• Remember to check to oropharynx for any singed tissue or swelling. Also listen carefully for stridor, wheezing or any other signs of airway compromise. Intubation should be done early so as to decrease chance of a difficult airway due to swelling.
  • Don’t forget adequate pain control
  • For extremities, it is important to get a good neurovascular exam, especially in cases of circumferential burns that can lead to swelling and neurovascular compromise requiring
  • Cover the burns. Use saline moistened gauze (or dry with adaptic). Sterile drapes may be used for large burns
  • Update tetanus
  • Nutrition is important due to high protein losses with burns and large amount of tissue rebuilding that will take place.

Once stabilization has been completed, appropriate fluid administration must be initiated. The first step is calculating the total body surface area (TBSA) that sustained 2nd or 3rd degree burns. This is done using the “Rule of 9’s,” as seen in Figure 1.

Classification of burns goes according to the following scheme:

First degree: Superfiical, epidermis only. Think sunburns.

Second degree: Epidermis and part of the dermis. Blisters may be present and the wound is very painful.

Third degree: Entire epidermis and dermis are involved. Wound may appear charred, leathery and pale. This should be painless and nerve fibers in dermis have been destroyed.

Once you have the TBSA calculated, you can then use the Parkland Formula to determine fluid administration volumes.

Total fluid to be given within first 24 hours = TBSA x weight (kg) x 4mL

Recommendations are to give one half of this total within the first 8 hours and the rest during the subsequent 16 hours. Due to the large volume being administered, we recommend using lactated ringer’s instead of normal saline to prevent the development of hyperchloremic metabolic acidosis.

“Should You Find Yourself in Afghanistan.” A helpful tip from our Chief resident in this week’s Case Conference Summary

Conference moderator and forever resident Dr. Zach Adams leads off this week’s case conference with a 65-year-old female diabetic presenting with the always challenging chief complaint of a “room-spinning” dizziness, otherwise classified as vertigo. She describes it as worse with position, severe, and present intermittently for the past few days. Suspicious for peripheral vertigo, Dr. Adams performs the Dix-Hallpike maneuver (Figure 1). Seconds after placing the patient in the reclined position with head turned laterally, the patient displays strong rotary nystagmus and promptly vomits on Dr. Adams’ shoes. Confirming his suspicion for benign paroxysmal peripheral vertigo, Dr. Adams then successfully performs the Epley maneuver (Figure 2) to reposition the otoliths within the semicircular canal and relieve the patient’s vertigo.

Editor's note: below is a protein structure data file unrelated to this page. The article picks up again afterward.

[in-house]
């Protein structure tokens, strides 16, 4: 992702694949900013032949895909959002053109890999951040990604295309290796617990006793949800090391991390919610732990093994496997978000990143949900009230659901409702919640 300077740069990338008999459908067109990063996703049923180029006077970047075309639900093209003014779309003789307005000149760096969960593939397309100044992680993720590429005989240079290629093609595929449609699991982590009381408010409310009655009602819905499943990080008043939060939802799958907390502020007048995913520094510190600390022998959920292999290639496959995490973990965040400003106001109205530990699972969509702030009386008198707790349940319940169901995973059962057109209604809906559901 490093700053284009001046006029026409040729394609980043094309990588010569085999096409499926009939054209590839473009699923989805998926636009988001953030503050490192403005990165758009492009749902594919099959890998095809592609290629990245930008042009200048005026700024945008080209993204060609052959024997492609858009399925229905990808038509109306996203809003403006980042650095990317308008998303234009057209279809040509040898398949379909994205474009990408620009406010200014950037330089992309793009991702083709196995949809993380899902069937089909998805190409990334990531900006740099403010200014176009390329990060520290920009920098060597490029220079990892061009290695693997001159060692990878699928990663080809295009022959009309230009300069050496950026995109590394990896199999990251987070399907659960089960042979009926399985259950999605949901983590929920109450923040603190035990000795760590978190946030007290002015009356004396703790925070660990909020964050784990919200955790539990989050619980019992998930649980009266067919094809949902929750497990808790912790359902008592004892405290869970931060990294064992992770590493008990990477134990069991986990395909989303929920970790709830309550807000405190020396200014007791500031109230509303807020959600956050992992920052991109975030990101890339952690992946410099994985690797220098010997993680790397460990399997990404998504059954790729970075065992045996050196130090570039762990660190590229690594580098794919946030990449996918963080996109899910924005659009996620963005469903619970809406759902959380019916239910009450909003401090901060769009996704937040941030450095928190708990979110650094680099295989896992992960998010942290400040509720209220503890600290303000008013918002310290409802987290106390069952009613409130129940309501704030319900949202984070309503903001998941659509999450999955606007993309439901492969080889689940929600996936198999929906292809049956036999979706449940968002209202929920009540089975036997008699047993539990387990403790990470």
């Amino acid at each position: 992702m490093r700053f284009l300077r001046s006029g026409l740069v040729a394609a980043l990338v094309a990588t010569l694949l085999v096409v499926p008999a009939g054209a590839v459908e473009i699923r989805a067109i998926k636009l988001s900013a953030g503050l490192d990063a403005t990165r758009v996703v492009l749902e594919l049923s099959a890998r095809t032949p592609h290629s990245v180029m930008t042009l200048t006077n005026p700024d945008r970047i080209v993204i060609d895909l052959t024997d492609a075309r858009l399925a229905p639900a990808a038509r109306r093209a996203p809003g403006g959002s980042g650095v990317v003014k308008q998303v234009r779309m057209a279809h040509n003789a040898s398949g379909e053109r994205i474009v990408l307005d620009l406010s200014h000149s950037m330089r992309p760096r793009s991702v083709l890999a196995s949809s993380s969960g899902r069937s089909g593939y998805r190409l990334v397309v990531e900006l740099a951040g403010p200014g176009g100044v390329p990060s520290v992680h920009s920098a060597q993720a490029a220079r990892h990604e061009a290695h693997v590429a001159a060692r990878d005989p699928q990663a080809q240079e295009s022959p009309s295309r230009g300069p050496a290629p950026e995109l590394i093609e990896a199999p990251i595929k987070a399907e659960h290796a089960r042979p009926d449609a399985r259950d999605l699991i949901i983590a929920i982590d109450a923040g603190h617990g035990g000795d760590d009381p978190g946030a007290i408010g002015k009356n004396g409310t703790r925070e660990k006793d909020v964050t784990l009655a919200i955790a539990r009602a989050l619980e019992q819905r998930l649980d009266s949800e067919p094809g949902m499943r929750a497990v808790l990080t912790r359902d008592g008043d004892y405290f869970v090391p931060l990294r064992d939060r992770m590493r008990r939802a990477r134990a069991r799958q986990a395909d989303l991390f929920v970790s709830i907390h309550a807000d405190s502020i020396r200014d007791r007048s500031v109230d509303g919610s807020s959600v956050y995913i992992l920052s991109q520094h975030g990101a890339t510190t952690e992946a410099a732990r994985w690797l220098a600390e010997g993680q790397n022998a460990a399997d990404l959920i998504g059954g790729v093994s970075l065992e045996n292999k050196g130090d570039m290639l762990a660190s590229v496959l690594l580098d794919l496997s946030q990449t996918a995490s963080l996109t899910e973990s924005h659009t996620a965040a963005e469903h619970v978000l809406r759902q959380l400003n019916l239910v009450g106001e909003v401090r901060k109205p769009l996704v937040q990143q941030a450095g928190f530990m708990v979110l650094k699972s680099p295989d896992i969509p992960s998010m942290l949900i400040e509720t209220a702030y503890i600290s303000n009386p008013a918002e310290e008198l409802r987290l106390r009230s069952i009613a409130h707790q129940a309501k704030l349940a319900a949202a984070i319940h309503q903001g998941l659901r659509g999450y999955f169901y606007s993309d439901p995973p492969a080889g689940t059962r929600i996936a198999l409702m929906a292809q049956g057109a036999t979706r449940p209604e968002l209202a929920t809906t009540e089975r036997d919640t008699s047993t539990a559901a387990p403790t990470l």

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Figure 1: Dix-Hallpike Maneuver

 

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Figure 2: Epley Maneuver

 

However, what if this vertigo had not given a positive on the Dix-Hallpike test? Central vertigo needs to be ruled out.

 

This is done using the HINTS exam, or Head Impulse, Nystagmus, Test of Skew to diagnose, a beside examination that has been shown to be superior to early MRI in the detection of posterior strokes (Kattah et al., 2015).

 

Components

Head Impulse: Corrective saccade implies peripheral vertigo. Lack of corrective saccade means the vestibule-ocular reflex is intact, as you would find in central vertigo (or a person not actually suffering from vertigo at all, like you or me).

Nystagmus: unidirectional, horizontal nystagmus is suggestive of peripheral vertigo. If the nystagmus is bidirectional, torsional, or vertical, this is suggestive of a central cause

Test of Skew: Positive test is suggestive of central pathology

View the following video for instruction on how to correctly perform this maneuver!

https://www.youtube.com/watch?v=1q-VTKPweuk

Excellent article detailing the sensitivity of this test listed below. As Dr. Aziz pointed out, these tests were conducted by neuro-ophthalmologists, so be sure that you understand the tests themselves in order to be able to expect any sensitivity.

Kattah, J. C., Talkad, A. V., Wang, D. Z., Hsieh, Y.-H., & Newman-Toker, D. E. (October 26, 2009). HINTS to Diagnose Stroke in the Acute Vestibular Syndrome. Stroke, 40, 11, 3504-3510.